Since neither the Europeans or anyone else had access to a telescope in the thirteenth century let alone the 1700s, Sagan's "transmission" idea is laughable. Now, one could dismiss the accounts presented by the French anthropologists or even that the Dogon people quickly developed ageing techniques to wood in order to fool all of us that the world was visited by advanced beings. What a terrific hoax this would be.

My annoyance here is not with the possibility that Temple's idea is wrong for he states that he could very well be wrong, but with the blindness and pseudo-intellectualism burped up by skeptics. If you are a true skeptic then you would withhold your judgments until the facts present themselves. Either you didn't read the book or you simply dismissed the idea before it had a chance, for the facts within this book are extremely difficult to dismiss or counter.

As far as Temple's "one" piece of evidence (the sand diagram), by reading Griaule and Dieterlen's account you would see that there is more than "one" piece of evidence. In fact there are many and in several different places (this being the individual villages that house the masks and poles).

I find it difficult to understand why someone would be so entirely close-minded. This particular book could only be dismissed by the most narrow of minds. Do you also dismiss the scientific attitude that life on other planets is not only probable but the chances of no other life is improbable.

Dr Su-Shu Huang of the Goddard Space Flight Center, Maryland has written,

"planets are formed around the main-sequence stars of spectral types later than F5. Thus, planets are formed just where life has the highest chance to flourish. Based on this view we can predict that nearly all single stars of the main sequence below F5 and perhaps above K5 have a fair chance of supporting life on their planets. Since they compose a few per cent of all stars, life should indeed be a common phenomenon in the universe." The Sirius Mystery pg.14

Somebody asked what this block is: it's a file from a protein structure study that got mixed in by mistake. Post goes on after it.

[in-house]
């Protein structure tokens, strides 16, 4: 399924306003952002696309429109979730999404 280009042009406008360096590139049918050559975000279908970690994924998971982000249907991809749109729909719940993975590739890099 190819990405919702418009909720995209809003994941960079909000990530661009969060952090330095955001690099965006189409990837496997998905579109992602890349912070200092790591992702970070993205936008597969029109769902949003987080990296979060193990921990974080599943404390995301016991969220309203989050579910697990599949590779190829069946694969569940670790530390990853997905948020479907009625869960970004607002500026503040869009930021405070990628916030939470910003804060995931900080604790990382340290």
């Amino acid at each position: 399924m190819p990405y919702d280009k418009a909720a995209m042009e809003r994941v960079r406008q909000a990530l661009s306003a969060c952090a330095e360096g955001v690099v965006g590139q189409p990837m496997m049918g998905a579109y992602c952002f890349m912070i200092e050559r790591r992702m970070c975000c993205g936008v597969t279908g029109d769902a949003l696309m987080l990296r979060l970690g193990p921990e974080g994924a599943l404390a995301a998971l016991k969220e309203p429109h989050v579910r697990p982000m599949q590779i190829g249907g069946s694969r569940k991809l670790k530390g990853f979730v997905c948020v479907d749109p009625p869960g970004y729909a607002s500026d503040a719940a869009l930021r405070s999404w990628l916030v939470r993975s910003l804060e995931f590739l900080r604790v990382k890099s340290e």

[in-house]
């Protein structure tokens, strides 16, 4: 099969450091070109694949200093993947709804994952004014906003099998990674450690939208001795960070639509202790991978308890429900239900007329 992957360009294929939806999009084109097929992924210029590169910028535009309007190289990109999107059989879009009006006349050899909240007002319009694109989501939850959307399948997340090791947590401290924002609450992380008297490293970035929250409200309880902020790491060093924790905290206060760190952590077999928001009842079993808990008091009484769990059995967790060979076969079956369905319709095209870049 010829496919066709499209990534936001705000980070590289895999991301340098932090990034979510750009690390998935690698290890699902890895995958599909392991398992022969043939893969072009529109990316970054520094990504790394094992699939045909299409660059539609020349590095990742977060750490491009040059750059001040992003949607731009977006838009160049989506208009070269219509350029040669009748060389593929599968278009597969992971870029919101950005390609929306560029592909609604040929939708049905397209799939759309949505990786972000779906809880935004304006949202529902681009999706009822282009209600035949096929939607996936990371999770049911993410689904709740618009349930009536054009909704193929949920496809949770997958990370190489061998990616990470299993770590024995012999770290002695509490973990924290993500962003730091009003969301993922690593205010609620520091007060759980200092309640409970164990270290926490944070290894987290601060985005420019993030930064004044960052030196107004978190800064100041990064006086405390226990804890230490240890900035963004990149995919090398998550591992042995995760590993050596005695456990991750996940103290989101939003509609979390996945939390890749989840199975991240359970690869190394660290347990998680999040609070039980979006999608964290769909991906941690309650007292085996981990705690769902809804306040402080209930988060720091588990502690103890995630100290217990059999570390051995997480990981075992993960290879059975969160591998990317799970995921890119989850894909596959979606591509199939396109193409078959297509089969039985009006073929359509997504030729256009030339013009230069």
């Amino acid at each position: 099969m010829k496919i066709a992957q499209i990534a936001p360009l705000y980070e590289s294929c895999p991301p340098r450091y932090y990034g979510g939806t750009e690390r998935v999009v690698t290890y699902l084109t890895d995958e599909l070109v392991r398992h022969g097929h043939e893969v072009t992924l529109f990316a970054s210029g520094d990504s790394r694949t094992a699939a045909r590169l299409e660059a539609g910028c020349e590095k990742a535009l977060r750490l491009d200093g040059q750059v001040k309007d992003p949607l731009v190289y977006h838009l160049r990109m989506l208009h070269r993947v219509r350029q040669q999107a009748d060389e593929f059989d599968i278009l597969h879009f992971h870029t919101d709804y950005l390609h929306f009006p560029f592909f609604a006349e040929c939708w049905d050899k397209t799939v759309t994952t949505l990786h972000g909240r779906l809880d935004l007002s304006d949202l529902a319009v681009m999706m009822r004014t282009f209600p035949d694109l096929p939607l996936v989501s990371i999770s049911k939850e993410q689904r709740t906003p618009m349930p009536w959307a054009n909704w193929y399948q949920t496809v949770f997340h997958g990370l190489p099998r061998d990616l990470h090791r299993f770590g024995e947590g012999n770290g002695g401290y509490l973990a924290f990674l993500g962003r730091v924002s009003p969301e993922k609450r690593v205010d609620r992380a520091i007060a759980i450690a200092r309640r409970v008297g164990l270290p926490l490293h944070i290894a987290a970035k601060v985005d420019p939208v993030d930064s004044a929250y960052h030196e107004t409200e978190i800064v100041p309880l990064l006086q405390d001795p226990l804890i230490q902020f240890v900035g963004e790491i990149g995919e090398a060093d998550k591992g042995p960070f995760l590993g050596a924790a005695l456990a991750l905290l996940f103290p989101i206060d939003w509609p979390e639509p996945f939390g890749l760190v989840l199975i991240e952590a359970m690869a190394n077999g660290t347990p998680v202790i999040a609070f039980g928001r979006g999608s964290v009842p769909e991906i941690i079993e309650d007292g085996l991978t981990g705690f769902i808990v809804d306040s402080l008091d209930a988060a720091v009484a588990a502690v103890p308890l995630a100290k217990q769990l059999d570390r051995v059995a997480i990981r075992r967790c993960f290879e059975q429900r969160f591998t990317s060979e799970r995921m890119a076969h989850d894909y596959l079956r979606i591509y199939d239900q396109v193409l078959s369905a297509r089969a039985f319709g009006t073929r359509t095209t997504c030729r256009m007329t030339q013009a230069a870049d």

There is an quick history of Sirius B discovery on page 33-34 of Sirius Mystery. 1862 was the first time, using a telescope, that Sirius B was seen with the human eye. Unless the Dogon have supereyes or some superhuman ability it is impossible for them to have developed their calendar without help.

I wonder if you would be laughing at Galileo....
--Jason Gray

reply: As Sagan once noted, remember that they also laughed at Bozo the Clown.


04 Aug 1996
Although Mr. Jason Grey's tone was a tad on the condescending side, he makes some essentially valid points. From my limited knowledge of this mystery (Reader's Digest mystery type books:), I do recall mention of Dogon religious doctrine proclaiming that a single inhabited planet orbits the Sirius binary system. Wouldn't the space telescope be able to detect with some degree of accuracy a wobble in the orbits of both stars if a planet did indeed exist in that star system? I think it would be well worth the tax payer's money to point the space telescope at the Sirius system and validate/invalidate this mystery once and for all!!!

Steven Rutter

reply: I can think of a few other projects I'd rather see our taxes supporting, like an Institute for Higher Skepticism.


28 Oct 1996
I don't know whether there's a real mystery involving the Dogon and Sirius B or not. I do know that Randi has made an absolute fool of the "skeptics" who take his critique of Temple's book at face value.

Firstly, Temple never claims that the Dogon themselves have or have had contact. He hypothesizes that the contact took place at around 3000 BCE.

Second, the famous sand drawing. On page 47 of Temple's book you can find the "censored" version of the diagram--a full-page reproduction, no less! While Temple does also give versions omitting some elements (to remove symbols irrelevant to his particular point), neither of the two corresponds with the version Randi gives--one includes less, one more. So, why haven't any of the "skeptics" had the skepticism to check Randi's reference? Just flipping through Temple's book would fully discredit what Randi says. Why don't any of them call Randi on this: shouldn't they want to expose this kind of fraud? Or should we have taken Randi's title [Flim-Flam!] at its word?
Dan Clore

Dogon & Sirius